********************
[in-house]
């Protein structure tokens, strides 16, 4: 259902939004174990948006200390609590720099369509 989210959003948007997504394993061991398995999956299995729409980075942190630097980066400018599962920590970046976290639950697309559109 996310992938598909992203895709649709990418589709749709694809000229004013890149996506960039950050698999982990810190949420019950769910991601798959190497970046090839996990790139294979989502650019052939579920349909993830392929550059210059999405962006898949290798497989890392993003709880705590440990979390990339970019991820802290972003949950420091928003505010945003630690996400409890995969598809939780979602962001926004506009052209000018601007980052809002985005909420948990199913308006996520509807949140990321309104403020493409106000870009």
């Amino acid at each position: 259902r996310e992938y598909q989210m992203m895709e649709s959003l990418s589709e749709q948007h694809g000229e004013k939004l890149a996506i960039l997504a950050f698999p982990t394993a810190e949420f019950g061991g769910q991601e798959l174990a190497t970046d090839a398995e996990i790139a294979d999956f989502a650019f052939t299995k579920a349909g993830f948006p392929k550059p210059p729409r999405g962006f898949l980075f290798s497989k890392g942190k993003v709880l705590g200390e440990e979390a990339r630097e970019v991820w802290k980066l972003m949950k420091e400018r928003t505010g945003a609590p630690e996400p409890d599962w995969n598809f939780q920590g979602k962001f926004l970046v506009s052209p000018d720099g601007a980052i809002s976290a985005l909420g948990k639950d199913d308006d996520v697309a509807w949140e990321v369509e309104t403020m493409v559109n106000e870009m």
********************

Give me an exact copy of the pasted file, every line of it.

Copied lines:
[in-house]
């Protein structure tokens, strides 16, 4: 259902939004174990948006200390609590720099369509 989210959003948007997504394993061991398995999956299995729409980075942190630097980066400018599962920590970046976290639950697309559109 996310992938598909992203895709649709990418589709749709694809000229004013890149996506960039950050698999982990810190949420019950769910991601798959190497970046090839996990790139294979989502650019052939579920349909993830392929550059210059999405962006898949290798497989890392993003709880705590440990979390990339970019991820802290972003949950420091928003505010945003630690996400409890995969598809939780979602962001926004506009052209000018601007980052809002985005909420948990199913308006996520509807949140990321309104403020493409106000870009």
């Amino acid at each position: 259902r996310e992938y598909q989210m992203m895709e649709s959003l990418s589709e749709q948007h694809g000229e004013k939004l890149a996506i960039l997504a950050f698999p982990t394993a810190e949420f019950g061991g769910q991601e798959l174990a190497t970046d090839a398995e996990i790139a294979d999956f989502a650019f052939t299995k579920a349909g993830f948006p392929k550059p210059p729409r999405g962006f898949l980075f290798s497989k890392g942190k993003v709880l705590g200390e440990e979390a990339r630097e970019v991820w802290k980066l972003m949950k420091e400018r928003t505010g945003a609590p630690e996400p409890d599962w995969n598809f939780q920590g979602k962001f926004l970046v506009s052209p000018d720099g601007a980052i809002s976290a985005l909420g948990k639950d199913d308006d996520v697309a509807w949140e990321v369509e309104t403020m493409v559109n106000e870009m």